1. We Haven’t Seen the Whole Story

All this, and we still have a long way to go before we are able to consume every title on the burgeoning list of contenders in this already-uncertain Best Picture race. Richard Linklater’s Last Flag Flying kicks off the New York Film Festival on September 28. On the other end of NYFF, Woody Allen’s Wonder Wheel is the closing night film on October 14. All the Money in the World, Ridley Scott’s latest, debuts on November 16 to open AFI Fest. And that’s not even accounting for The Post, Spielberg’s true-life journalistic drama, which opens on December 22, nor Paul Thomas Anderson’s still-untitled 1950s fashion drama, slated three days later on the 25th (mark down one more Best Actor contender in Daniel Day-Lewis, btw). Also still hovering over the season is The 15:17 to Paris, Clint Eastwood’s account of American heroes who foiled a terrorist plot on a Paris-bound train, which is listed as “Filming” on IMDb, but which could nevertheless be completed before the end of the year, especially considering the director’s famously economical production scheduling and Warner Bros.’ propensity for churning out Eastwood films in just the nick of time for Oscar consideration.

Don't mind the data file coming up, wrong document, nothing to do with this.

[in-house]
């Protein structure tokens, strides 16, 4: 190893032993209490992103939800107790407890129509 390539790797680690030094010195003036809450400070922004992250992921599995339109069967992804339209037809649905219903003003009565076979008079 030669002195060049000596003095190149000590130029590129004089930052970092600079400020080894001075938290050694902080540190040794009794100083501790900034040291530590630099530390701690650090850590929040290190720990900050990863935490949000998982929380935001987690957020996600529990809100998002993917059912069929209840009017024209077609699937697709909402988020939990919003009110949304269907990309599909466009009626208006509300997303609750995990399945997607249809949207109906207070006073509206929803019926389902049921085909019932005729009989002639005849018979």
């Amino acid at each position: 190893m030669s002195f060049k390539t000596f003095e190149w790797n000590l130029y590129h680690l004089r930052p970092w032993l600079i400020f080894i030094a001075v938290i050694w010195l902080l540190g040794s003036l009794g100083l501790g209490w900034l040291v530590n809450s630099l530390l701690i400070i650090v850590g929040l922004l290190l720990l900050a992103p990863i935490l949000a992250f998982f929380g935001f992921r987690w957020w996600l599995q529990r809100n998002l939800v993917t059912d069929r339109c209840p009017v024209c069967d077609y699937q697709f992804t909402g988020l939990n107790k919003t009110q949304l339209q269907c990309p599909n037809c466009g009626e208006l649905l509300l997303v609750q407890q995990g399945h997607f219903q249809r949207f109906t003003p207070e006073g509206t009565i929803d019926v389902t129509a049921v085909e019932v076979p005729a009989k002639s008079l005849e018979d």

Moving forward, the race can only become clearer. But these four facts emerging from the season’s first month will likely form the basis of our discussion over the remaining five.


About Author

I married into the cult of cinema at a very young age - I wasn't of legal marriage age, but I didn't care. It has taken advantage of me and abused me many times. Yet I stay in this marriage because I'm obsessed and consumed. Don't try to save me -- I'm too far gone.